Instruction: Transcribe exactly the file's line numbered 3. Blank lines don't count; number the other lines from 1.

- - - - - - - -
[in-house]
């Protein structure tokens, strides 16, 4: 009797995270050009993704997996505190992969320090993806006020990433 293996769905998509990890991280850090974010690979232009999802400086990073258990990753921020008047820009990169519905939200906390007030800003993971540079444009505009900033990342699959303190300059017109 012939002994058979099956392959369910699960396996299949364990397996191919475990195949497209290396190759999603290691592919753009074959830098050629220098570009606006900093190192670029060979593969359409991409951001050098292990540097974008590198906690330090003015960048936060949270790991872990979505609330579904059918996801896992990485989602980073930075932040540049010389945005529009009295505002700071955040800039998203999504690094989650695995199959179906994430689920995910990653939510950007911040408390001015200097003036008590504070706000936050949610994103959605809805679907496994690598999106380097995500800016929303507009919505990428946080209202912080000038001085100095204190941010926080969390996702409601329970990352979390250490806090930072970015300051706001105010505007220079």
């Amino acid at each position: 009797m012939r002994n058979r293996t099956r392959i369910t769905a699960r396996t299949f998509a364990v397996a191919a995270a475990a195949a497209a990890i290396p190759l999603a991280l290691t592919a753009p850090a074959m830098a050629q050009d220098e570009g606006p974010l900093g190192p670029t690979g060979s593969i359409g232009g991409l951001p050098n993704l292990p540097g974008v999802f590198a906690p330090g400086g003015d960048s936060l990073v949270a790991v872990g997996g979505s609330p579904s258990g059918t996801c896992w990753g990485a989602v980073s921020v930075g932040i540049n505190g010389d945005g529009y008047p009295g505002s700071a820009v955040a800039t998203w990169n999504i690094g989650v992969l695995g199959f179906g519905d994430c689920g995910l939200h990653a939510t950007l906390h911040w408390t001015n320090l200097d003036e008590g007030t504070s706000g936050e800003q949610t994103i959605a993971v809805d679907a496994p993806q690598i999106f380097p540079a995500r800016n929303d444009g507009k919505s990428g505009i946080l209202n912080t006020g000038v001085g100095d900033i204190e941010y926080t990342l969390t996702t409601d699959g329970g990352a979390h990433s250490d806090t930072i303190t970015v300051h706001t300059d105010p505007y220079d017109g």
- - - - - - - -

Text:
């Amino acid at each position: 009797m012939r002994n058979r293996t099956r392959i369910t769905a699960r396996t299949f998509a364990v397996a191919a995270a475990a195949a497209a990890i290396p190759l999603a991280l290691t592919a753009p850090a074959m830098a050629q050009d220098e570009g606006p974010l900093g190192p670029t690979g060979s593969i359409g232009g991409l951001p050098n993704l292990p540097g974008v999802f590198a906690p330090g400086g003015d960048s936060l990073v949270a790991v872990g997996g979505s609330p579904s258990g059918t996801c896992w990753g990485a989602v980073s921020v930075g932040i540049n505190g010389d945005g529009y008047p009295g505002s700071a820009v955040a800039t998203w990169n999504i690094g989650v992969l695995g199959f179906g519905d994430c689920g995910l939200h990653a939510t950007l906390h911040w408390t001015n320090l200097d003036e008590g007030t504070s706000g936050e800003q949610t994103i959605a993971v809805d679907a496994p993806q690598i999106f380097p540079a995500r800016n929303d444009g507009k919505s990428g505009i946080l209202n912080t006020g000038v001085g100095d900033i204190e941010y926080t990342l969390t996702t409601d699959g329970g990352a979390h990433s250490d806090t930072i303190t970015v300051h706001t300059d105010p505007y220079d017109g």